Vietnam War at 50: What has been the legacy of Agent Orange?

Date

09/14/17
Photo by L. Brian Stauffer

Health issues arising from Agent Orange exposure during the Vietnam War have altered ideas about war wounds and the cause of birth defects, says U. of I. history professor Leslie Reagan, who specializes in medical history. Her future book on the subject will examine the history of the herbicide’s effects upon human health, as well as the political and cultural movements that arose as a result, in both the U.S. and Vietnam.

The Vietnam War was at its height 50 years ago and is getting renewed attention, in part through a new PBS series coming this month. The herbicide Agent Orange was part of the war, with over 12 million gallons sprayed over a decade to kill forests hiding enemy troops and the food crops that fed them. University of Illinois history professor Leslie Reagan is researching a book on the consequences of its use for the Vietnamese, American veterans and their children. She spoke with News Bureau social sciences editor Craig Chamberlain.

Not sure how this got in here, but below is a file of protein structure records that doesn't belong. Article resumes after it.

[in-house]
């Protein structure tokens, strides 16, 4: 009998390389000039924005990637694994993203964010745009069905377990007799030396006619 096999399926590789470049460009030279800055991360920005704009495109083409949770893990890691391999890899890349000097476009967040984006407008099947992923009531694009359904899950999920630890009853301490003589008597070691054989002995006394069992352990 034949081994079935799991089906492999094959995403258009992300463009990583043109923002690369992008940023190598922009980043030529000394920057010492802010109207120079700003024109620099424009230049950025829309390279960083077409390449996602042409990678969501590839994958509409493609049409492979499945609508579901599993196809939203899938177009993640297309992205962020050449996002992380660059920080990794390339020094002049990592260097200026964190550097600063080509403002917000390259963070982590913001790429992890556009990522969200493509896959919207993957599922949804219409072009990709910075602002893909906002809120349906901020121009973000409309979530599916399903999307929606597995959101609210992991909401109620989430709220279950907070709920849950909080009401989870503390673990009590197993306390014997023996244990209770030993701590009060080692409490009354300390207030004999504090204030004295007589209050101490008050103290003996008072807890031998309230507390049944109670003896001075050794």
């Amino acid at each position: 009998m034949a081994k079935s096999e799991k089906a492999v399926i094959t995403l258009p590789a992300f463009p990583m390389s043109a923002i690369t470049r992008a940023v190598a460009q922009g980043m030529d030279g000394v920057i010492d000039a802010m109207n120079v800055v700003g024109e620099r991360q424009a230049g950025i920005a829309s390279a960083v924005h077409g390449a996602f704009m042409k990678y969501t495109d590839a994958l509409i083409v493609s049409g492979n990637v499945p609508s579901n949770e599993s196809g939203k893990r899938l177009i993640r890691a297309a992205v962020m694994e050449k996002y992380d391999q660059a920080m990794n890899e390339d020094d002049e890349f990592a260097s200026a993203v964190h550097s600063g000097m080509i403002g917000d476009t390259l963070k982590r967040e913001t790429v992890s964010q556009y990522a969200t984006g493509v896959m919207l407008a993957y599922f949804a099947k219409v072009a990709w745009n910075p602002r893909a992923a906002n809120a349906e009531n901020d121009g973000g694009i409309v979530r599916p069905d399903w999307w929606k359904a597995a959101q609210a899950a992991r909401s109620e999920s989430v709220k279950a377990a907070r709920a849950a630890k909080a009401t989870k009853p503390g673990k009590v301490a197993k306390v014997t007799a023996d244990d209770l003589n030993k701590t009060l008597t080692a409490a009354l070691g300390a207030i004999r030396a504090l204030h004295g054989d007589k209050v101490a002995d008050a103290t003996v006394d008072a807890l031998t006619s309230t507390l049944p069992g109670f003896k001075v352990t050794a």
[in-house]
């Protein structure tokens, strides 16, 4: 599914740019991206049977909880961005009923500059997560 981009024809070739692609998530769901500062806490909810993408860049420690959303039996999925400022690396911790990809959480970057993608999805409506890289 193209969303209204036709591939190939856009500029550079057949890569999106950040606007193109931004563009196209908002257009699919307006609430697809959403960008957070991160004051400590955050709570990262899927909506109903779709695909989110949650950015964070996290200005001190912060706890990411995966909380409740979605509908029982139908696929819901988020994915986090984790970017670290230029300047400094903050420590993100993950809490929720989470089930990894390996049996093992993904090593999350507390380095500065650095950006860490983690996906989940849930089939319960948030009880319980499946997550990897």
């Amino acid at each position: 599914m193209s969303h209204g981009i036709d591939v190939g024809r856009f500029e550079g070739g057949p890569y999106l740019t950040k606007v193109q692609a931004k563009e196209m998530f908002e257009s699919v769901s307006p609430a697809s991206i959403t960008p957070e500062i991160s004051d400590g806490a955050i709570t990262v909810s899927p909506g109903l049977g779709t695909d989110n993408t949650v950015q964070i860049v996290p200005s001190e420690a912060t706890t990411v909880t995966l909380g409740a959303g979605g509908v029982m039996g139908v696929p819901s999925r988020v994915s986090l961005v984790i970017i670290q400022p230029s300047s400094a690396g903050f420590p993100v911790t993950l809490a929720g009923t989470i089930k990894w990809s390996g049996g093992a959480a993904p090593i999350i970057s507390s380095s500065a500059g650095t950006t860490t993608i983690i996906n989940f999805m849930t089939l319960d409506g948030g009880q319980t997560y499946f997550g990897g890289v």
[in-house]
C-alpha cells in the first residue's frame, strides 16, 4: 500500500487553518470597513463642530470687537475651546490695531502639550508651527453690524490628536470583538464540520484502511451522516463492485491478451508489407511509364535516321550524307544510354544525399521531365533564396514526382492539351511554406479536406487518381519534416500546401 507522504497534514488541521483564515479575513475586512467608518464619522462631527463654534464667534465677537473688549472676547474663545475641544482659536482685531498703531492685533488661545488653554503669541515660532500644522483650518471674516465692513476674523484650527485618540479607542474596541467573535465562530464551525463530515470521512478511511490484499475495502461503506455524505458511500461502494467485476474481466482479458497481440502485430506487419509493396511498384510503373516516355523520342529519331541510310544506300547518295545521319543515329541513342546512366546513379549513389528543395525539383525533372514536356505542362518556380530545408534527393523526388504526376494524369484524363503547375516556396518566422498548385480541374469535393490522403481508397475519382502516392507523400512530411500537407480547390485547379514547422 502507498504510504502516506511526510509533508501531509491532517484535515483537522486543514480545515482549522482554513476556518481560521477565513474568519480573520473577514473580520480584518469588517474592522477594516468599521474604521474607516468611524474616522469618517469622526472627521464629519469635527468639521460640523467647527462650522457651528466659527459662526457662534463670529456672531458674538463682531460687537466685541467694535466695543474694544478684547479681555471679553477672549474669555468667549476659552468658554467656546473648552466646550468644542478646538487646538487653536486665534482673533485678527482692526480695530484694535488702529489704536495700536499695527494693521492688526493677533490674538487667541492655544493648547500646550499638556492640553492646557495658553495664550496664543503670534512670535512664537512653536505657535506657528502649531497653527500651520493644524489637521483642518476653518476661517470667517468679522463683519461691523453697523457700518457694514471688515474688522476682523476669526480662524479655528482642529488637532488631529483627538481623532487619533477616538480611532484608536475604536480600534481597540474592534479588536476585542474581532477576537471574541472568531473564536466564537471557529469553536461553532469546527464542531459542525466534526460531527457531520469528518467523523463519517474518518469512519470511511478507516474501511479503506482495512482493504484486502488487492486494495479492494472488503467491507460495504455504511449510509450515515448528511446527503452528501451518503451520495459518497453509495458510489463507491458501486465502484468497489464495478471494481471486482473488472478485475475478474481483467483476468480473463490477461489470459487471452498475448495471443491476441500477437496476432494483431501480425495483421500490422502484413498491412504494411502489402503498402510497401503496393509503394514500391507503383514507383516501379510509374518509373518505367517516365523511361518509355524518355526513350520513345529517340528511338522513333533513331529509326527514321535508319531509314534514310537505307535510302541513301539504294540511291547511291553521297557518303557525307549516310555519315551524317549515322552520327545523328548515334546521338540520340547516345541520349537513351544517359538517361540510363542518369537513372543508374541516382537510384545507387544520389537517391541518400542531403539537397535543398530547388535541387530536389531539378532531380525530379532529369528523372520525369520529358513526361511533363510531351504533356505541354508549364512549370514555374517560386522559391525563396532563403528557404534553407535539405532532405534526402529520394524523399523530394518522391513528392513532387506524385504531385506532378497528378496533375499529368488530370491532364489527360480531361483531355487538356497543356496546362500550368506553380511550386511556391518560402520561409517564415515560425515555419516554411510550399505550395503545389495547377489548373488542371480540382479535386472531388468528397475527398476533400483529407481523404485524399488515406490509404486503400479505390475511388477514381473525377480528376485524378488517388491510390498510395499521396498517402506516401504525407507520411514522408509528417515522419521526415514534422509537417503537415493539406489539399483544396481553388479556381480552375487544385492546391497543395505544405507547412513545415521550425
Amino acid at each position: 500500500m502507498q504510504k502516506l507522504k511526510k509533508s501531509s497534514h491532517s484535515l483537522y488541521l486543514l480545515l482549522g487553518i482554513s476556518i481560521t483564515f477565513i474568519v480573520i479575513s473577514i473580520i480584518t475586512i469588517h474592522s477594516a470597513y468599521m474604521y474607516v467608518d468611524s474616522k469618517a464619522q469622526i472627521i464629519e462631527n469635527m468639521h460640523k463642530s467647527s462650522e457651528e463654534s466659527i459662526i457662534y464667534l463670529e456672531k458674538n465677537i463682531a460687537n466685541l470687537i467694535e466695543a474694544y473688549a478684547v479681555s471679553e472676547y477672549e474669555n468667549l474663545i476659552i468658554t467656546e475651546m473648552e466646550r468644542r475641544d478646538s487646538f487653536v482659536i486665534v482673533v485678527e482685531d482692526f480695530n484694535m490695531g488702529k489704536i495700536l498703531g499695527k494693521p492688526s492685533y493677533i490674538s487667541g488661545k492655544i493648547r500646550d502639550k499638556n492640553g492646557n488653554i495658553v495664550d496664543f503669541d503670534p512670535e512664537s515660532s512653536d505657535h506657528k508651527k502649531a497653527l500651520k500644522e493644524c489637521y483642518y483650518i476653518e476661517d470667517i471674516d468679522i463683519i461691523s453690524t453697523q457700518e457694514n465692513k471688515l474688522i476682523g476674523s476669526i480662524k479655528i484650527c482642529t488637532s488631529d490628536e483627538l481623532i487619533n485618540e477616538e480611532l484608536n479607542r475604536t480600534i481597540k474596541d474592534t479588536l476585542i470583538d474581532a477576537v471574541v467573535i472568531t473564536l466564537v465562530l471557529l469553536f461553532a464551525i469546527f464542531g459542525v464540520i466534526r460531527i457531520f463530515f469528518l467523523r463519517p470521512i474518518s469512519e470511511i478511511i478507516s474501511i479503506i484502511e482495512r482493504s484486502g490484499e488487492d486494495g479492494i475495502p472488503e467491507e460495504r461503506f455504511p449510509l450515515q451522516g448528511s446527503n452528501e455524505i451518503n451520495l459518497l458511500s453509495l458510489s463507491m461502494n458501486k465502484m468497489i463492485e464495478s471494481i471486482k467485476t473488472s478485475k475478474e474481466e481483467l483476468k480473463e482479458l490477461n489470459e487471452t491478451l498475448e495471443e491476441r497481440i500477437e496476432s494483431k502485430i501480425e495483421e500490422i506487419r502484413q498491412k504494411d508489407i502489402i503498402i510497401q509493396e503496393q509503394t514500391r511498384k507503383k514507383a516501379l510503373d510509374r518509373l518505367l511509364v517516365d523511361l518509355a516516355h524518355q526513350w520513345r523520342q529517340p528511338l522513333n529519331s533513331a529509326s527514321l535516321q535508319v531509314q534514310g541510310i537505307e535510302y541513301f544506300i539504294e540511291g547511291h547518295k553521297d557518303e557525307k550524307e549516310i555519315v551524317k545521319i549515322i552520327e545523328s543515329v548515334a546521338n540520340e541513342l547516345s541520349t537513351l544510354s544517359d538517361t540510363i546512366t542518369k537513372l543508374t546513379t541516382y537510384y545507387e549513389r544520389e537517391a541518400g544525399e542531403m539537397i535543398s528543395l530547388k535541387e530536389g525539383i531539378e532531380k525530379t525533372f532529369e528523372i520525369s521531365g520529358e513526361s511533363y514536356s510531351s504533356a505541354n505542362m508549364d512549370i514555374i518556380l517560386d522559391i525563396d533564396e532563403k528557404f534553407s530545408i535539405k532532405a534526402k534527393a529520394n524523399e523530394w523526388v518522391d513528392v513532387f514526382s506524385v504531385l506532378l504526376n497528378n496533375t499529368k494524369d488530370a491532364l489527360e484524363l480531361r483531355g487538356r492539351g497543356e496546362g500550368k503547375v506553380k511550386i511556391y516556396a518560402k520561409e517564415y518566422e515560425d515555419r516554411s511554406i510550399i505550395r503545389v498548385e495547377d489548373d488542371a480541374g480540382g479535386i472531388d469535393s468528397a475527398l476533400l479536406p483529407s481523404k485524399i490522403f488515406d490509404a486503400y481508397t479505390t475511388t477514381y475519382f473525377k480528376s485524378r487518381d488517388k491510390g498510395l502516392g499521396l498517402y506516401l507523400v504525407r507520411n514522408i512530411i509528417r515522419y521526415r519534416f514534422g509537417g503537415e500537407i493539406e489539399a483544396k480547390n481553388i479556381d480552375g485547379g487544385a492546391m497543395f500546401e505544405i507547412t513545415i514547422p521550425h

Wounded soldiers and disability have always been a legacy of war, but what made Agent Orange unique?

The image of the wounded veteran since World War I has been of a man who lost an arm or a leg. Even this image obscured the truths of brain injuries or psychological wounds. Agent Orange was different though, because the wounds that it caused were not immediately visible, and – especially important – veterans asserted their wartime exposure had caused miscarriages, birth defects and disabilities in their children.

When the U.S. military sprayed the dioxin-containing herbicide across Vietnam, and secretly in Laos and Cambodia, Vietnamese complained of respiratory problems, blisters, miscarriages and malformed stillbirths. But the U.S. government dismissed it as “communist propaganda” and declared that the herbicide was harmless. Pilots even drank it to prove the point.